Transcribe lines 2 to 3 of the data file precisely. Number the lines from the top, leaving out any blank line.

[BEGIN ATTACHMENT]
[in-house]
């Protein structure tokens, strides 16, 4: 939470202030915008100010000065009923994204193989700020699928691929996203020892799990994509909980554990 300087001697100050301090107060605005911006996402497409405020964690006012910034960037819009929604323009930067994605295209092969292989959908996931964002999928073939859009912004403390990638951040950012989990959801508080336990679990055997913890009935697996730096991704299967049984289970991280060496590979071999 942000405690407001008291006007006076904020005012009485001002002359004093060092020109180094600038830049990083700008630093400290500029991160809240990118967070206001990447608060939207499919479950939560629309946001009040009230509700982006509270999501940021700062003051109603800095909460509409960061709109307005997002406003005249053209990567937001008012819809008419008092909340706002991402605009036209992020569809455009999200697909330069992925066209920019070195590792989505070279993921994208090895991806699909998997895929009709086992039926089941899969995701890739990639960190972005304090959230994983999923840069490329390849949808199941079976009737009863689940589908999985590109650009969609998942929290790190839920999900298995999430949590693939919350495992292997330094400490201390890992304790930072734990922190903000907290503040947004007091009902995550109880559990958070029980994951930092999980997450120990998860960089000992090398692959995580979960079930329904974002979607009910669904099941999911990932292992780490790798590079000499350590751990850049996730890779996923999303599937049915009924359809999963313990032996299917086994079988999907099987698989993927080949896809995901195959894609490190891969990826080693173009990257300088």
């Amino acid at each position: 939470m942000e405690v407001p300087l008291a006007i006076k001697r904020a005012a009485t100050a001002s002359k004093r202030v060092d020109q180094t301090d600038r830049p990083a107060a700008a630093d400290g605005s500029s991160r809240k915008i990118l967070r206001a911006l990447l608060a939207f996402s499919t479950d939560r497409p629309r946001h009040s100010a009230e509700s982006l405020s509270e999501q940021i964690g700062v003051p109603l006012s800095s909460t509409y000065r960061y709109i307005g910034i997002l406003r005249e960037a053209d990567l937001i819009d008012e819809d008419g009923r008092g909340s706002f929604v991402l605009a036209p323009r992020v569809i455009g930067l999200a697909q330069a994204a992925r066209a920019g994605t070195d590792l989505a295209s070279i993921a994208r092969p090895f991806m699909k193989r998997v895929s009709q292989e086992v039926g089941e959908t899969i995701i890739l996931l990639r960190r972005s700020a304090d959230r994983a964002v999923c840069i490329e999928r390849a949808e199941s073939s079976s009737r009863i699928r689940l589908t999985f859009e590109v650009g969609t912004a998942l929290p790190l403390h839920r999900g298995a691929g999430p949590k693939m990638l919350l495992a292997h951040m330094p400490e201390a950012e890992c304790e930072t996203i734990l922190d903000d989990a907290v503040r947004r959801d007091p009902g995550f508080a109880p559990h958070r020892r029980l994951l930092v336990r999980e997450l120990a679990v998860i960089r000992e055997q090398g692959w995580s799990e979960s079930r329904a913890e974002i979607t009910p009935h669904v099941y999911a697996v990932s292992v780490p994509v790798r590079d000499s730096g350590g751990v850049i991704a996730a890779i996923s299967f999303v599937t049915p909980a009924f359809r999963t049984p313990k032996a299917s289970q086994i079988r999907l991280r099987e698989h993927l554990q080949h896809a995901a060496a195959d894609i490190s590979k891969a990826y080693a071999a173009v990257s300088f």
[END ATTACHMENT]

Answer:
């Protein structure tokens, strides 16, 4: 939470202030915008100010000065009923994204193989700020699928691929996203020892799990994509909980554990 300087001697100050301090107060605005911006996402497409405020964690006012910034960037819009929604323009930067994605295209092969292989959908996931964002999928073939859009912004403390990638951040950012989990959801508080336990679990055997913890009935697996730096991704299967049984289970991280060496590979071999 942000405690407001008291006007006076904020005012009485001002002359004093060092020109180094600038830049990083700008630093400290500029991160809240990118967070206001990447608060939207499919479950939560629309946001009040009230509700982006509270999501940021700062003051109603800095909460509409960061709109307005997002406003005249053209990567937001008012819809008419008092909340706002991402605009036209992020569809455009999200697909330069992925066209920019070195590792989505070279993921994208090895991806699909998997895929009709086992039926089941899969995701890739990639960190972005304090959230994983999923840069490329390849949808199941079976009737009863689940589908999985590109650009969609998942929290790190839920999900298995999430949590693939919350495992292997330094400490201390890992304790930072734990922190903000907290503040947004007091009902995550109880559990958070029980994951930092999980997450120990998860960089000992090398692959995580979960079930329904974002979607009910669904099941999911990932292992780490790798590079000499350590751990850049996730890779996923999303599937049915009924359809999963313990032996299917086994079988999907099987698989993927080949896809995901195959894609490190891969990826080693173009990257300088």
């Amino acid at each position: 939470m942000e405690v407001p300087l008291a006007i006076k001697r904020a005012a009485t100050a001002s002359k004093r202030v060092d020109q180094t301090d600038r830049p990083a107060a700008a630093d400290g605005s500029s991160r809240k915008i990118l967070r206001a911006l990447l608060a939207f996402s499919t479950d939560r497409p629309r946001h009040s100010a009230e509700s982006l405020s509270e999501q940021i964690g700062v003051p109603l006012s800095s909460t509409y000065r960061y709109i307005g910034i997002l406003r005249e960037a053209d990567l937001i819009d008012e819809d008419g009923r008092g909340s706002f929604v991402l605009a036209p323009r992020v569809i455009g930067l999200a697909q330069a994204a992925r066209a920019g994605t070195d590792l989505a295209s070279i993921a994208r092969p090895f991806m699909k193989r998997v895929s009709q292989e086992v039926g089941e959908t899969i995701i890739l996931l990639r960190r972005s700020a304090d959230r994983a964002v999923c840069i490329e999928r390849a949808e199941s073939s079976s009737r009863i699928r689940l589908t999985f859009e590109v650009g969609t912004a998942l929290p790190l403390h839920r999900g298995a691929g999430p949590k693939m990638l919350l495992a292997h951040m330094p400490e201390a950012e890992c304790e930072t996203i734990l922190d903000d989990a907290v503040r947004r959801d007091p009902g995550f508080a109880p559990h958070r020892r029980l994951l930092v336990r999980e997450l120990a679990v998860i960089r000992e055997q090398g692959w995580s799990e979960s079930r329904a913890e974002i979607t009910p009935h669904v099941y999911a697996v990932s292992v780490p994509v790798r590079d000499s730096g350590g751990v850049i991704a996730a890779i996923s299967f999303v599937t049915p909980a009924f359809r999963t049984p313990k032996a299917s289970q086994i079988r999907l991280r099987e698989h993927l554990q080949h896809a995901a060496a195959d894609i490190s590979k891969a990826y080693a071999a173009v990257s300088f």